There are a lot of new concepts and ideas brewing in the Transitverse, oftentimes with overlapping definitions and blurred categorizations, creating confusion. Today we look at the emerging concept of Mobility on Demand (MOD).
What is Mobility on Demand?
Mobility on Demand combines traditional public transportation with private enterprise options into a single mobility service. MOD is traveler-focused, putting more weight on personal choice, trip satisfaction and the efficient delivery of services. Combining all these mobility services fills gaps in the current transportation offerings to allow true, complete point-to-point trips for everyone.
MOD will be especially valuable in helping to address transportation challenges in urban areas (to reduce congestion caused by single-occupancy vehicles), transit deserts, and as a replacement for fixed route during off-peak hours. It can also help bridge gaps in first mile/last mile, corporate transportation, paratransit/dial-a-ride, and university shuttle services.
A Mobility on Demand digital platform helps travelers plan their journey and packages the various mode options, allowing them to choose whatever is most efficient for them – be it shortest travel time, lowest cost, fewest transfers, or limited walking.
To paint a clearer picture, let’s look at a sample trip before and after MOD.
Example: Multi-modal trip using current transit offerings
Kim wants to travel from her rural town to a large urban center for a special event.
1. She drives her car to the bus station and parks it there overnight.
2. Kim boards a commuter bus heading to Metro City. Before leaving, she looks up her departure time on her regional transit service’s website and uses her transit pass for payment.
3. After arriving in Metro City, she checks the real-time information signage at the subway station and finds one line closed for emergency repairs. After frantically checking maps and asking other riders, she finally finds an alternate route. She lines up at the ticket booth and purchases her subway pass with her credit card and heads uptown.
4. For the last mile, she walks for 5 minutes, using Google Maps to help her navigate.
Example: Same multi-modal trip using hypothetical Mobility on Demand platform
1. To plan her entire trip, Kim opens her MOD app and enters her journey start and endpoints, and desired arrival time. The app provides her with several multi-modal options, allowing her to sort them according to the length of the journey, accessibility, number of transfers and price.
2. For cost-saving reasons, she decides to carpool into Metro City with a neighbor who is also attending the same event. She pays the carpool driver for her share of the gas through the app, pre-pays for her subway pass, and reserves her dockless scooter.
3. Arriving in the city, she receives an alert warning her of a delay on her planned subway route, along with an alternate travel path. She taps her phone on the turnstile to scan her day pass and gets on the subway.
4. Exiting the subway, she grabs her dockless scooter and zips the last few blocks to the event venue, with her MOD app providing directions.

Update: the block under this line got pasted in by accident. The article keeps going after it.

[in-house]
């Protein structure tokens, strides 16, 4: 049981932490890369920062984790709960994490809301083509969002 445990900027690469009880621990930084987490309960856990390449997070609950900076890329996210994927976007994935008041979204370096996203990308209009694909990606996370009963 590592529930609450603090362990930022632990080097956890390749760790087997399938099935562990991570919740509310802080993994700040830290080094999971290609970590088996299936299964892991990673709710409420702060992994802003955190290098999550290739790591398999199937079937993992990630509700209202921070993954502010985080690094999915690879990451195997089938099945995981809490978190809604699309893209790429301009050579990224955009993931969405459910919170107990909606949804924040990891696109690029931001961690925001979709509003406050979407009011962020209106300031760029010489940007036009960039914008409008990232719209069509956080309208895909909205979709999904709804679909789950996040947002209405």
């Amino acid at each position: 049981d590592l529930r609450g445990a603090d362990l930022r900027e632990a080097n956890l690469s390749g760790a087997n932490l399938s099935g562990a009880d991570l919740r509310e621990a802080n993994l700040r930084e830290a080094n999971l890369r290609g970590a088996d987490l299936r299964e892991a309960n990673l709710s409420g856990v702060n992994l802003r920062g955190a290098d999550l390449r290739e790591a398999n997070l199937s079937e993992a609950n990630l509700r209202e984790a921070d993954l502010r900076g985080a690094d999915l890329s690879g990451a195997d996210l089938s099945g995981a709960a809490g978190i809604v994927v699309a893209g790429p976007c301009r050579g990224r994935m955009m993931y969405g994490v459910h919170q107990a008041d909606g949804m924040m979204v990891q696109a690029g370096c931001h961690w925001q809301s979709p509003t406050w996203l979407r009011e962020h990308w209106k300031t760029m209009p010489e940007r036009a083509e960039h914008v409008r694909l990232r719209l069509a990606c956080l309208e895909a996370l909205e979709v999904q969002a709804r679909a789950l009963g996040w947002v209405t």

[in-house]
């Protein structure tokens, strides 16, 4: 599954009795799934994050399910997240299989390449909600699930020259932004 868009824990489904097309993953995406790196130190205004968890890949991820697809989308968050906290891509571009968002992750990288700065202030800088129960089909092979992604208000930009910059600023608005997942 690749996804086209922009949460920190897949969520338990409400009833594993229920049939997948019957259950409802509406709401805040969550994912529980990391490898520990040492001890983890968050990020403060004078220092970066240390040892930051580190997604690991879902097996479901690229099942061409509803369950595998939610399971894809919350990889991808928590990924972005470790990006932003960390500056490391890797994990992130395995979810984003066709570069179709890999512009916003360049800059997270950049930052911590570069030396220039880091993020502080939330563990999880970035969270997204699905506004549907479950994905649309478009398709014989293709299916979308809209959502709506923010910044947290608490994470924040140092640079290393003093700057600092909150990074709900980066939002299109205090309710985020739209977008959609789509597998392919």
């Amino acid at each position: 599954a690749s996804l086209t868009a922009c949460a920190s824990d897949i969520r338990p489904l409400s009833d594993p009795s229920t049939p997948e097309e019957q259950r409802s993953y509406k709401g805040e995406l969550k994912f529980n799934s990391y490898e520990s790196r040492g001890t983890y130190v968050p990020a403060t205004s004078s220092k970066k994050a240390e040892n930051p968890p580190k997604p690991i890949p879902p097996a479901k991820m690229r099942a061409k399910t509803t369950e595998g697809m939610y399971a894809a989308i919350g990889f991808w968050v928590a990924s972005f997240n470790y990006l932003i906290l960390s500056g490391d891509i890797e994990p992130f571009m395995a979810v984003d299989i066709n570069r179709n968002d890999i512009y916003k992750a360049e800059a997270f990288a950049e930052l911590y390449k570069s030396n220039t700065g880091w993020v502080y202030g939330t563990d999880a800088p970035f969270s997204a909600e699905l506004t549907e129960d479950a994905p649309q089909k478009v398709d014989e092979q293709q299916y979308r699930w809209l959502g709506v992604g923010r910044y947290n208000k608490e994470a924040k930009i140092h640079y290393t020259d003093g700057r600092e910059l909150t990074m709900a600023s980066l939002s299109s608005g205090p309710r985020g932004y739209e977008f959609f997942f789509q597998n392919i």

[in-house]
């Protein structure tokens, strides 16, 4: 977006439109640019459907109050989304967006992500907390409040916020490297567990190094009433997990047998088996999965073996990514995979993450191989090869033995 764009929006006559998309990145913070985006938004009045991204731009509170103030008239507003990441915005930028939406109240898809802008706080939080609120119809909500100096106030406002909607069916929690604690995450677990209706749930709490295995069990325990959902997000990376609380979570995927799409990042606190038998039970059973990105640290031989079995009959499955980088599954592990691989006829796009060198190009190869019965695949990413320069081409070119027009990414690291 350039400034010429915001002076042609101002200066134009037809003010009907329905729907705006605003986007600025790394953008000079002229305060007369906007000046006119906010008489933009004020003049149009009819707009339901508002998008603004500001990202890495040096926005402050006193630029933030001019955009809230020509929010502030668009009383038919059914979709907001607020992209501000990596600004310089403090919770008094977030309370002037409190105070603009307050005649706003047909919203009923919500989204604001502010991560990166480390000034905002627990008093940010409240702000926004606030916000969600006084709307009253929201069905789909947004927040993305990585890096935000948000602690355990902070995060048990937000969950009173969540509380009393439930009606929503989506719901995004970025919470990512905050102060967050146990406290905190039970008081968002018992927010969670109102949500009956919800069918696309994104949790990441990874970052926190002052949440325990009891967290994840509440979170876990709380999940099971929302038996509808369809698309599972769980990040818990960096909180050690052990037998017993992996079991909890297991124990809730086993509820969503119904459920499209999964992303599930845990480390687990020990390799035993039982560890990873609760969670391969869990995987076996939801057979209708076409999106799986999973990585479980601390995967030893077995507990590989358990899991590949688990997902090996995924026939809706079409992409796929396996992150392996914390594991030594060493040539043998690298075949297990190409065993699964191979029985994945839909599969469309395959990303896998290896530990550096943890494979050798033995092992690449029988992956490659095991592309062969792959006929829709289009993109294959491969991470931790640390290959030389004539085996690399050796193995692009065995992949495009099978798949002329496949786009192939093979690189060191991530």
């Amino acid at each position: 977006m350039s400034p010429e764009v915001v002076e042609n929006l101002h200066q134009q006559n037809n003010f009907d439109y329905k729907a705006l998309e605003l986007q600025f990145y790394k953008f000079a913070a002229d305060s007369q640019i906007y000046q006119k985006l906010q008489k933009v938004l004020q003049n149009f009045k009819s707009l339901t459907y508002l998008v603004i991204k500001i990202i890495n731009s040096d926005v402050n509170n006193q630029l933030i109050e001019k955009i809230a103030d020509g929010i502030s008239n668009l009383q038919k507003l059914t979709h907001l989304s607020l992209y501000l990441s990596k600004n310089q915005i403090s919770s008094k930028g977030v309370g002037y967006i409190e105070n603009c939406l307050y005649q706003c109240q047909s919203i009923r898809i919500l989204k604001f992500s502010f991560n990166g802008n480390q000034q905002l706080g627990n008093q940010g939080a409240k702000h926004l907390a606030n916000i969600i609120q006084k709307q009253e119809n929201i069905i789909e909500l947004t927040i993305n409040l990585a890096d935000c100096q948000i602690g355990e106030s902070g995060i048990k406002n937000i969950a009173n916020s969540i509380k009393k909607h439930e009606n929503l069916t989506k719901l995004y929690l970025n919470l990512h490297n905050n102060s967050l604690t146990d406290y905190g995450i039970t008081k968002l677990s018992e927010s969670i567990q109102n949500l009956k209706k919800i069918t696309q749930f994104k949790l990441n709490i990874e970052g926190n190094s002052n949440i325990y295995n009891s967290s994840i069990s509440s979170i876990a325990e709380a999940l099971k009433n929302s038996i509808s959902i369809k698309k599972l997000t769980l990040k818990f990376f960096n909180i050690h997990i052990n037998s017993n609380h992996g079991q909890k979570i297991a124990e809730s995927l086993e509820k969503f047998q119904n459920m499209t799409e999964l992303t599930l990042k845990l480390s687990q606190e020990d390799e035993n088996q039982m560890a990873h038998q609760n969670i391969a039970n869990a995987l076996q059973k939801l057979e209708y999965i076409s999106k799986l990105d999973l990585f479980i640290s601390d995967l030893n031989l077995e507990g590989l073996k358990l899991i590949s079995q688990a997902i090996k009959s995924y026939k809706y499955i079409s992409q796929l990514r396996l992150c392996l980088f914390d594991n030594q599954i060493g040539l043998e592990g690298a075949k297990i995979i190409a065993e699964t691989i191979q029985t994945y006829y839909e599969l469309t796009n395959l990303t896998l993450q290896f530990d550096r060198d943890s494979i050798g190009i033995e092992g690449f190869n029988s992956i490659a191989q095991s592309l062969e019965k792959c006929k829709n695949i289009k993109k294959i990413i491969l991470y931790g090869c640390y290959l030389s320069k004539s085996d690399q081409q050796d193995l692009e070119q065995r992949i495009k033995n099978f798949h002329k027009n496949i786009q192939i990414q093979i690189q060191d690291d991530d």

Not a MaaS-ive difference
Mobility as a Service (MaaS) and Mobility on Demand (MOD) are sometimes used interchangeably, however, they are different. While both involved the integration of different transportation modes, MaaS creates a “single mobility service”, while MOD establishes “an integrated and connected multi-modal network of options”.
What is driving Mobility on Demand?
Several factors have come together to drive forward the vision of Mobility on Demand.
1. Transportation is seen as a commodity, with cost, journey time, wait time, connections, convenience and other attributes each having an economic value to the traveler.
2. Governments at all levels are facing shrinking budgets.
3. New trends in mobility like shared-use mobility, on-demand transit and the development of new technologies.
4. Demands on current transportation infrastructure to ‘do more with less’ and to modernize.
5. Travelers’ mobility demands are evolving from private automobile ownership to more convenient, on-demand options that offer more flexible and multi-modal options.
How does Mobility on Demand work?
Mobility on Demand aggregates all modes and manages trip supply and demand by using connected data. This data can come from transportation systems location-tracked by GPS, connected travelers (the industry’s fancy name for passengers with internet-connected mobile devices), and other real-time data. MOD is not dependent on a specific technology or a single service provider, but instead relies on public and private sector partners sharing data and interfaces. (Here’s another vocab word for you, the term for this is “data interoperability”.)
There are many ways to implement MOD and to varying degrees. Agencies around the world are currently working through what exactly it means in practice. You can learn more about the challenges of adoption here.
For the first time in decades, the public transit model is being shaken up. Industry experts and agencies are keeping a close eye on this space as pilot projects begin to bear fruit and technology vendors like TripSpark adapt their software to integrate with other mobility providers.